'Smoldering' Rimmed Lesions in MS Linked to Worse Outcomes

Nancy A. Melville

August 21, 2019

This MRI of a man in his late 50s with relapsing MS shows a rim lesion. (Credit: Reich lab, NIH/NINDS)

Prospective tracking of "smoldering" chronic active lesions with notable darkened rims in people with multiple sclerosis (MS), previously only detectable upon autopsy, suggests the lesions are linked to greater and earlier disability and more progressive disease regardless of treatment with current therapies.

Daniel S. Reich, MD, PhD

The study adds significantly to previous findings from the research team linking the distinctive rimmed lesions to older patients, senior author Daniel S. Reich, MD, PhD, of the NIH's National Institute of Neurological Disorders and Stroke (NINDS), in Bethesda, Maryland, told Medscape Medical News.

The previous study "showed that rim plaques are more likely to form in older people, and the new paper says that those plaques are associated with worse clinical outcome, on average," Reich said.

"We usually think that younger people have more active disease, but these two studies together suggest that just because someone is older, they should still be watched closely."

Martina Absinta, MD, PhD

Their findings were published online August 12 in JAMA Neurology. Martina Absinta, MD, PhD, the first author on the paper, is now at Johns Hopkins School of Medicine, Baltimore.

On a research level, the findings add to ever-increasing interest in rimmed lesions as a potential new target for therapies, Reich added.

"Although we unfortunately do not yet have any treatments that repair existing rim plaques, new clinical trials are starting to crop up — we currently have two of them at NIH — and it may be time for clinicians to talk to their patients about participating in those."

"We think this is the next frontier in MS therapeutics," he said.

Limitations in neuroimaging have previously meant that, while brain lesions could be detected for diagnosing MS, tracking their changes over time, particularly the lesions that become chronic and active, was difficult. However, evolving technologies such as 7 Tesla (7T) magnetic resonance imaging (MRI) are breaking those barriers.

For the new study, the researchers used 7T as well as 3T susceptibility-based MRI to evaluate 192 patients with confirmed MS at the NIH's Clinical Center. The patients, who were 50% female and 15% African American, were enrolled beginning in January 2012 and evaluated until March 2018.

The results showed that of the patients, 117 (56%) had at least one chronic active rimmed lesion, regardless of their clinical phenotype or whether they were being treated with disease-modifying therapies, including natalizumab and ocrelizumab.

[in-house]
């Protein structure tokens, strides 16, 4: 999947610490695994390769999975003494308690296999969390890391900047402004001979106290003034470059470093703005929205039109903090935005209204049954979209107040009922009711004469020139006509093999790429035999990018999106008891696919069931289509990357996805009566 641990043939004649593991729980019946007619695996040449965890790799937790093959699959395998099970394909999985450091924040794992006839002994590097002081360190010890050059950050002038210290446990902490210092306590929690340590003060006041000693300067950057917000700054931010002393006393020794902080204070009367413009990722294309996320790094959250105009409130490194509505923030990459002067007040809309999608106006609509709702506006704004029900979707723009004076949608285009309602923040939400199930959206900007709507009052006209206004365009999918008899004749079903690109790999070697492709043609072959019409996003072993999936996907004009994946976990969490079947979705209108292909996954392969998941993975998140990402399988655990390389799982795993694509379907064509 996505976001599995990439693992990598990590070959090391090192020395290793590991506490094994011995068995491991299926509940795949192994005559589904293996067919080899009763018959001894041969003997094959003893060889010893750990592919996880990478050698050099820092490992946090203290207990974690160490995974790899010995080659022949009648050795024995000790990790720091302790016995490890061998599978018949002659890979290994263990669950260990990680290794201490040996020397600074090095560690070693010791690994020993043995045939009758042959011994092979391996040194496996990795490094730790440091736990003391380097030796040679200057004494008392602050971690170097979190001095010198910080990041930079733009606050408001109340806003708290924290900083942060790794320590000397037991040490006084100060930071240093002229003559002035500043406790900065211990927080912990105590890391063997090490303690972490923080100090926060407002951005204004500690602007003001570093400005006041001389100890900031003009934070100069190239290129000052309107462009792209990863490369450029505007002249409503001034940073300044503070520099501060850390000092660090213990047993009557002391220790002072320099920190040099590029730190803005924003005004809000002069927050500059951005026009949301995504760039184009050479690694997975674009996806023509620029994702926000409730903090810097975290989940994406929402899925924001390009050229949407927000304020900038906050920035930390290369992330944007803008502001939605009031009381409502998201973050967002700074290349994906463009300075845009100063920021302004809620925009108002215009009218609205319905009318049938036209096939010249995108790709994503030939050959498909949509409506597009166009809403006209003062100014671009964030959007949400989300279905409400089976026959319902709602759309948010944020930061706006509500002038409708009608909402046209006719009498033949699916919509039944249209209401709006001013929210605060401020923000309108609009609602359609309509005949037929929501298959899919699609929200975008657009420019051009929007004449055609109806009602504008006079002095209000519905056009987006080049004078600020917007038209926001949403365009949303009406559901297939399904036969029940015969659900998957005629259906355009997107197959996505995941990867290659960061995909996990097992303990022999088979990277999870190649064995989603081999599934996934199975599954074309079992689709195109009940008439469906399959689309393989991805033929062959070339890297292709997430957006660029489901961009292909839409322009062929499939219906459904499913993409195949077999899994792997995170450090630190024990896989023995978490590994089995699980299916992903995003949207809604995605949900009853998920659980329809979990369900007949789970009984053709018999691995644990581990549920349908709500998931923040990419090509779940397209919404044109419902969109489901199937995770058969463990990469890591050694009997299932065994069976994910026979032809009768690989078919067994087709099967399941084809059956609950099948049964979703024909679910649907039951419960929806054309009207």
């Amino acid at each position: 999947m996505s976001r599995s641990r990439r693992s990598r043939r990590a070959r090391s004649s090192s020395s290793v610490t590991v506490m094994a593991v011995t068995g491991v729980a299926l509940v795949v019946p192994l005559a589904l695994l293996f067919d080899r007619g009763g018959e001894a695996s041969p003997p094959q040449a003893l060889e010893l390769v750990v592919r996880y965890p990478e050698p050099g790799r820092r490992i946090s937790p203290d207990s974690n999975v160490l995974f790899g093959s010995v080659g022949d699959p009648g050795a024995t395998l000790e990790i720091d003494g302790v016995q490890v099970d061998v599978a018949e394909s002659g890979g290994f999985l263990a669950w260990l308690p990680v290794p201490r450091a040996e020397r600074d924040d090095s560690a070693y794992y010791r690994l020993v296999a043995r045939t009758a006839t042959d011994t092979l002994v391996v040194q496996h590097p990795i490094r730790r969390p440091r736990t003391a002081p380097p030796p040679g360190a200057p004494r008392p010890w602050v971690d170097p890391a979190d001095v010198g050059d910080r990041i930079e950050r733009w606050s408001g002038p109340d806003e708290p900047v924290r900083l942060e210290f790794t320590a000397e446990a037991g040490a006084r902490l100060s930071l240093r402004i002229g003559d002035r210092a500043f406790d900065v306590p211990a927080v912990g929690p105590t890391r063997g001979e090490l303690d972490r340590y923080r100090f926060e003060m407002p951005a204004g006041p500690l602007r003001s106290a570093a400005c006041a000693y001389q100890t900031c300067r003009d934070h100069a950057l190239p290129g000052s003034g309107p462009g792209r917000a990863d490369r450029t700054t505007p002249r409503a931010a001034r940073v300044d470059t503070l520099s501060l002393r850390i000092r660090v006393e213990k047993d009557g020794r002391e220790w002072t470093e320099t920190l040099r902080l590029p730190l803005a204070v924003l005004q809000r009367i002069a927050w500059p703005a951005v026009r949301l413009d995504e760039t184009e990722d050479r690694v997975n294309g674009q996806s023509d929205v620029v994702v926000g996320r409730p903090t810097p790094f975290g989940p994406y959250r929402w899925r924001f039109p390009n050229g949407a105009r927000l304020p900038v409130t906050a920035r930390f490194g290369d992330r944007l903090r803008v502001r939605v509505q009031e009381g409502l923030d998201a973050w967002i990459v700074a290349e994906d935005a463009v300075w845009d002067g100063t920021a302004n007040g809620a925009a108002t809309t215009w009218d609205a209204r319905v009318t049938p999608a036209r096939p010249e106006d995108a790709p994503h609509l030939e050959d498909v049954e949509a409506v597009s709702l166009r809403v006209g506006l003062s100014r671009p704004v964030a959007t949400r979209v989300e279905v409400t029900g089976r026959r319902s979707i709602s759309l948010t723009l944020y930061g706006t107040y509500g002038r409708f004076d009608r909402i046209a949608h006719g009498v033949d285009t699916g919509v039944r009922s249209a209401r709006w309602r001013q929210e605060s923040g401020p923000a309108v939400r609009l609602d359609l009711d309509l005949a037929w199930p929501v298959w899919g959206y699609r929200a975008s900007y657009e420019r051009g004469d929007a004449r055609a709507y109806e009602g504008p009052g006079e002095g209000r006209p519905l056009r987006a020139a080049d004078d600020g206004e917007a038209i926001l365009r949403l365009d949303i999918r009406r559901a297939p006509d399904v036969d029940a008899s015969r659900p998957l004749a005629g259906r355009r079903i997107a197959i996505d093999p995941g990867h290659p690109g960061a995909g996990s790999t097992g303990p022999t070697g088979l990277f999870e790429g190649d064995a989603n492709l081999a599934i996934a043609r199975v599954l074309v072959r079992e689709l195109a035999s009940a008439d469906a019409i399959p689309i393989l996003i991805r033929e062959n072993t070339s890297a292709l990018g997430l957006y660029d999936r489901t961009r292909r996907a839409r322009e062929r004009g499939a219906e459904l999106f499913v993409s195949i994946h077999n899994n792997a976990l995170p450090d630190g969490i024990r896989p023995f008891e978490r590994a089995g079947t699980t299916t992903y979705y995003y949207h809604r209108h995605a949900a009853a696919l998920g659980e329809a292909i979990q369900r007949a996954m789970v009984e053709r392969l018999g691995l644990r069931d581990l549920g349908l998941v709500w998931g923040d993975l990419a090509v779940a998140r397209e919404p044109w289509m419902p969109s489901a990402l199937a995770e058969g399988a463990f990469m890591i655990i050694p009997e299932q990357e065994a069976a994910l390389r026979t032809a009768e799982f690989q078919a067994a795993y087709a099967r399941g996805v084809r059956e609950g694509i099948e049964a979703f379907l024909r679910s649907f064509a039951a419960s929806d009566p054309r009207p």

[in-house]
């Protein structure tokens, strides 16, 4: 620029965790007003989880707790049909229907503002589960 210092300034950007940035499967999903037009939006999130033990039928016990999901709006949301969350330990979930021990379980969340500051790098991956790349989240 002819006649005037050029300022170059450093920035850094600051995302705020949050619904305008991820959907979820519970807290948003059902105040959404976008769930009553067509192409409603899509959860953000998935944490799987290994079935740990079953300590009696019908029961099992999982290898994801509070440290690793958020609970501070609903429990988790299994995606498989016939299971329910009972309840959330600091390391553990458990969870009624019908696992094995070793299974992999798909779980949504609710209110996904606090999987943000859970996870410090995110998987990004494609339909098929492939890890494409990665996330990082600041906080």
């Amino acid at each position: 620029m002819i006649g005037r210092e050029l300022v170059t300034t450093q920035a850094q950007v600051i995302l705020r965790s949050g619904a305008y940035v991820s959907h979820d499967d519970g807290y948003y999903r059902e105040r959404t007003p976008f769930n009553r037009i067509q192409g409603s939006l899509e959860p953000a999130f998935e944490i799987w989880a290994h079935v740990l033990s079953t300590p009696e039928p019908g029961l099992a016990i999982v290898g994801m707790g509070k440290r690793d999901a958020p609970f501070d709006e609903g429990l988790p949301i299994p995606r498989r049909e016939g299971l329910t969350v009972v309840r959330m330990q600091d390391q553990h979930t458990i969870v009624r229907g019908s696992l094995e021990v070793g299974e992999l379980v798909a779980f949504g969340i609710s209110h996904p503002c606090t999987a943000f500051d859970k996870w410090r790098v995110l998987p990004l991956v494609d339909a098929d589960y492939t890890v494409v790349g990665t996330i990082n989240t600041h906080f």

Specifically, 66 (32%) patients had one to three rimmed lesions (mean age, 47), and 42 (20%) had four or more rimmed lesions (mean age, 44), while 84 (40%) patients had no rimmed lesions (mean age, 47).

The results further showed that those with four or more rimmed lesions had motor and cognitive disability at an earlier age; they had lower levels of normalized volumes of brain, white matter, and basal ganglia; and they were 1.6 times more likely to be diagnosed with progressive MS compared with those without rimmed lesions (P = .03).

In a subset analysis taking a retrospective look at MRIs of 23 patients who had been scanned annually for 10 years, rimless lesions showed reductions in size over time (−3.6% per year), whereas the lesions with rims were either stable in size or expanded (2.2% per year; P < .001).

Using autopsied samples from a patient who died during the trial, the authors were further able to evaluate 10 rimmed lesions on histopathological analysis and found that all of the lesions that had expanded in vivo showed chronic activation.

"To our knowledge, the prospect of long-term in vivo monitoring makes it possible for the first time to determine [chronic active lesions'] contribution to disability and value as a treatment target," the authors write.

The findings show "patient-specific accrual of multiple chronic active lesions is a negative prognostic marker in MS."

Lesion Rim a Marker of Inflammation

The fact that rimmed lesion activity continued despite treatment was not necessarily a surprise as current therapies don't specifically target the mechanisms behind the lesions and their inflammation, they instead work by changing the immune system outside of the brain, Reich said.

"Inflammation in the rim plaques is associated with microglia, . . . and these are not affected by our existing therapies, or any effect of those therapies is at most very small," he explained.

Previous studies have meanwhile shown microglia/macrophage-mediated inflammation to represent key barriers for remyelination in MS.